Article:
Microsoft on Wednesday announced that it will donate $46,000 worth of software to an agency fighting phishing and will make a full-time analyst available to the group.
The recipient of these contributions is the National Cyber-Forensics & Training Alliance, an organization set up jointly by the FBI, the National White Collar Crime Center, Carnegie Mellon University and West Virginia University.
"It is basically a place to all get together to share information about consumer fraud and phishing," said Stirling McBride, a senior investigator in Microsoft's Internet Safety Enforcement group, the team from which the full-time analyst will be drawn. "Increasingly, we are recognizing that cybercrime is not a problem that we are going to solve unilaterally, and law enforcement has come to that same conclusion."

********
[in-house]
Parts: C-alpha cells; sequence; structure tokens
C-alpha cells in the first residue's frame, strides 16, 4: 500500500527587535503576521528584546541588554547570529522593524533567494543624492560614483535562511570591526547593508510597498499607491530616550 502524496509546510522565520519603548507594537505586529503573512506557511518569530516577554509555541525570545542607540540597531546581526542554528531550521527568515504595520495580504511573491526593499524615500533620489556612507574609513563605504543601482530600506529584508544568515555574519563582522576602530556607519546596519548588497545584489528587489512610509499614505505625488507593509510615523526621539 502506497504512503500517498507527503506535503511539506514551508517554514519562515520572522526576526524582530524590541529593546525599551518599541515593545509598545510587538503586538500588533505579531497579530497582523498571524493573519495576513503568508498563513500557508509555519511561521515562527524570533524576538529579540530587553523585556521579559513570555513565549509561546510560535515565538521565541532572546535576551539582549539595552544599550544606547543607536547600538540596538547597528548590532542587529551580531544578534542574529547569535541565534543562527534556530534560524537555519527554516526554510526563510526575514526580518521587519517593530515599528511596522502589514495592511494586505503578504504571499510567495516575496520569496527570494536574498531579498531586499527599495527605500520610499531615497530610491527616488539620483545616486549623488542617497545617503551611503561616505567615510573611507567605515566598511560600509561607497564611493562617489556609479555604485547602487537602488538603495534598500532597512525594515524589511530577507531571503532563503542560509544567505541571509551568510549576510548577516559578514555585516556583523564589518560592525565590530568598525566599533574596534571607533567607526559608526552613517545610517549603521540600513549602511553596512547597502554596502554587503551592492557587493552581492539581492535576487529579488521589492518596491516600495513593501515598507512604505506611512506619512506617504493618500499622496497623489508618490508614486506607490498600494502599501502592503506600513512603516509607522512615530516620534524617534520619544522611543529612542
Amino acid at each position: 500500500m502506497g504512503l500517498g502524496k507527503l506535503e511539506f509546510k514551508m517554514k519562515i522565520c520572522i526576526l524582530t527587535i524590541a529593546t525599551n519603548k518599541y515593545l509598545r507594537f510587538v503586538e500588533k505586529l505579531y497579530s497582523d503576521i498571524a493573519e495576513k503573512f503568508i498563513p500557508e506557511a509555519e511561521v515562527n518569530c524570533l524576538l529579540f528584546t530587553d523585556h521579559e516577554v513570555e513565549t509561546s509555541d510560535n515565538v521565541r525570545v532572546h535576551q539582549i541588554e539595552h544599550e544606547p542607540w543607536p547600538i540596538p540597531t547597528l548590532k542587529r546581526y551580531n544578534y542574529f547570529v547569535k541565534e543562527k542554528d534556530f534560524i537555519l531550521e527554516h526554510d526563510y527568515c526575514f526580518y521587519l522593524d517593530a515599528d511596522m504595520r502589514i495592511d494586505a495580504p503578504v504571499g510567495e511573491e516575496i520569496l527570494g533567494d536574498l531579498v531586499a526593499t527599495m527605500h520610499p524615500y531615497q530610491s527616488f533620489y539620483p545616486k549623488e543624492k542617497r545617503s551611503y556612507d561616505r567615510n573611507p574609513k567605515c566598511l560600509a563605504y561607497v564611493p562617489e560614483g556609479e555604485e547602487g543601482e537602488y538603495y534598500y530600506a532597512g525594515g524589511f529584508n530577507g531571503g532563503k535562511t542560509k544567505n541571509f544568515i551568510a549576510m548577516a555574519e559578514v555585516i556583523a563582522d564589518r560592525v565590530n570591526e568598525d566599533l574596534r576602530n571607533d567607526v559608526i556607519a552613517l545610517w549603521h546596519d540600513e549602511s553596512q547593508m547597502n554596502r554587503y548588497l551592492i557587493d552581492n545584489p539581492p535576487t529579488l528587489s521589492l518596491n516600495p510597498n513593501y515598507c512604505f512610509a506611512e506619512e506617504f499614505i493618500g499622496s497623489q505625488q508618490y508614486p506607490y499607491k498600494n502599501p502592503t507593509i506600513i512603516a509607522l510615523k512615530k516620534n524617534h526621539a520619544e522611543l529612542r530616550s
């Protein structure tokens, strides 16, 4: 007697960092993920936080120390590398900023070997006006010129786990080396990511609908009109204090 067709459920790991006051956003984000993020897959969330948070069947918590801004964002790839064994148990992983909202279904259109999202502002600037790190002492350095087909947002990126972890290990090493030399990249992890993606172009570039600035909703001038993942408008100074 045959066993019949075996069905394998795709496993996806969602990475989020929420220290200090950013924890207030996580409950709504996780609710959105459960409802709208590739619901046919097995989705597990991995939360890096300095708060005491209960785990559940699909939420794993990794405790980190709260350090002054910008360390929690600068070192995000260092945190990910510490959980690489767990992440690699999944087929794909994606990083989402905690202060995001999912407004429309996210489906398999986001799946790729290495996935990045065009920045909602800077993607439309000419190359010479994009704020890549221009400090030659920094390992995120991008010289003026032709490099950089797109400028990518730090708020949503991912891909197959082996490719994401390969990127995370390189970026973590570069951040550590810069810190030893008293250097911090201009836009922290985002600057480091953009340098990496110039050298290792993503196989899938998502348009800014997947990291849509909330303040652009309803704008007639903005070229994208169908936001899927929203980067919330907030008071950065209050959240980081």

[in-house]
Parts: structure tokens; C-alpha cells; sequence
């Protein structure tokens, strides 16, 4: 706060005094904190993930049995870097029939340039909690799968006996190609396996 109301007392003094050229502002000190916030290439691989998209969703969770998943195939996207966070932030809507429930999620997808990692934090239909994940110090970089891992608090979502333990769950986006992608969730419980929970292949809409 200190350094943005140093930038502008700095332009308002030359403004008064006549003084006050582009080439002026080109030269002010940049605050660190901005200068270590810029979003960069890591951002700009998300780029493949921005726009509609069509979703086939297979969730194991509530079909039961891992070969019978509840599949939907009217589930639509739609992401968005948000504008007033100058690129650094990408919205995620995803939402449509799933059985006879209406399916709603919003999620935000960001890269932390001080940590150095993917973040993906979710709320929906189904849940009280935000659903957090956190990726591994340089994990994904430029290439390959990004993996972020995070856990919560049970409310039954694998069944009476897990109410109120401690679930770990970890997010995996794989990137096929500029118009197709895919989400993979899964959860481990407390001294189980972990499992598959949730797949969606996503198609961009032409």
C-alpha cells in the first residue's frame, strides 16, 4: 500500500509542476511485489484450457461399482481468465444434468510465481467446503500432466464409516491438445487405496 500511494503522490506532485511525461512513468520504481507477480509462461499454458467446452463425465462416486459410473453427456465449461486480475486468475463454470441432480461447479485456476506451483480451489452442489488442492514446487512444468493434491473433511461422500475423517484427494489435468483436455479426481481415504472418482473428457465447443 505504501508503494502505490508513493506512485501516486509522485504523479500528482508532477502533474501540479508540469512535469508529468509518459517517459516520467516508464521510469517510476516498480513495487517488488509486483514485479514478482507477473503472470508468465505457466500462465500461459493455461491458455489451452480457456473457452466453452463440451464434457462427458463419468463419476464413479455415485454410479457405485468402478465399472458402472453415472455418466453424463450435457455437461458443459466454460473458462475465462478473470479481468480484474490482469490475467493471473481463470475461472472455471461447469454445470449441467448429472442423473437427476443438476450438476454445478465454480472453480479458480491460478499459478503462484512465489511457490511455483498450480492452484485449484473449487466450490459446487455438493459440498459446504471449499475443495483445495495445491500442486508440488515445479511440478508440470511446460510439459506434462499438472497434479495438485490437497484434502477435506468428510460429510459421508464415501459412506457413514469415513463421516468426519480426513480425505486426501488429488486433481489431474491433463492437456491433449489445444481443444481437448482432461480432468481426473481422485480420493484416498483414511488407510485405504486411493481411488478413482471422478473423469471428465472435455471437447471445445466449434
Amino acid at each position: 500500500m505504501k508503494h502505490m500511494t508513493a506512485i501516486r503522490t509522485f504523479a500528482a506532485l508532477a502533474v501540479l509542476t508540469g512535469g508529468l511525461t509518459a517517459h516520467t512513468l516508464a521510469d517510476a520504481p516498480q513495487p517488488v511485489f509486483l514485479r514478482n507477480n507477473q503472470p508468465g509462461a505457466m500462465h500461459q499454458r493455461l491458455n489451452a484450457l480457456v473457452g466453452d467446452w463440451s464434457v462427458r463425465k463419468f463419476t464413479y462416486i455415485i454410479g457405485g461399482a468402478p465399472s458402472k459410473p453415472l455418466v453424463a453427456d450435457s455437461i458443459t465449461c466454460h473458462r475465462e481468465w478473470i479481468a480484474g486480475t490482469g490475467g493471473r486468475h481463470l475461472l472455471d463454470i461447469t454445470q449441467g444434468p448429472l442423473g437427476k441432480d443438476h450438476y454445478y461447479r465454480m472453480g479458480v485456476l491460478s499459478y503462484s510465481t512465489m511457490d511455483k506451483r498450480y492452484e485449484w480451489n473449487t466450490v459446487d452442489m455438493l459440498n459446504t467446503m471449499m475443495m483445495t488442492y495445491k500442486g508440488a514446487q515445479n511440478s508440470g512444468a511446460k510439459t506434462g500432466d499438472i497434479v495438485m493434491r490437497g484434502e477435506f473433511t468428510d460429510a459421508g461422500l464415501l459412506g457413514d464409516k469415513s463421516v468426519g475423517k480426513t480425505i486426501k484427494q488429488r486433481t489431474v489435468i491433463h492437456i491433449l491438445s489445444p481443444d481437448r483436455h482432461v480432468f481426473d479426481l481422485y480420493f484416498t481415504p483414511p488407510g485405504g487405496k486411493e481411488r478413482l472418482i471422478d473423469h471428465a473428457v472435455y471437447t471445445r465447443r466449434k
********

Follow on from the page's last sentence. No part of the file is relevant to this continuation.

The Microsoft analyst will help the alliance make sense of data related to Internet crime, including violations of the federal Can-Spam Act, as well as phishing, the software giant said. Additionally, the analyst will work with the group to make sure that law enforcement has timely industry data and to help design training programs for police.
Anti-spam laws are working
Several major spam email companies have stopped sending offensive unsolicited messages to Australians in the three months since tough new regulations were introduced.
The Australian Communications Authority (ACA) said while it was unsure of the exact number of companies which had stopped sending spam, there had been a dramatic reduction in such messages since the Spam Act was introduced in April.
"The ACA's initial focus was on spammers allegedly sending high volumes of offensive unsolicited material including pornography and marketing for products such as herbal Viagra," ACA acting chairman Dr Bob Horton said.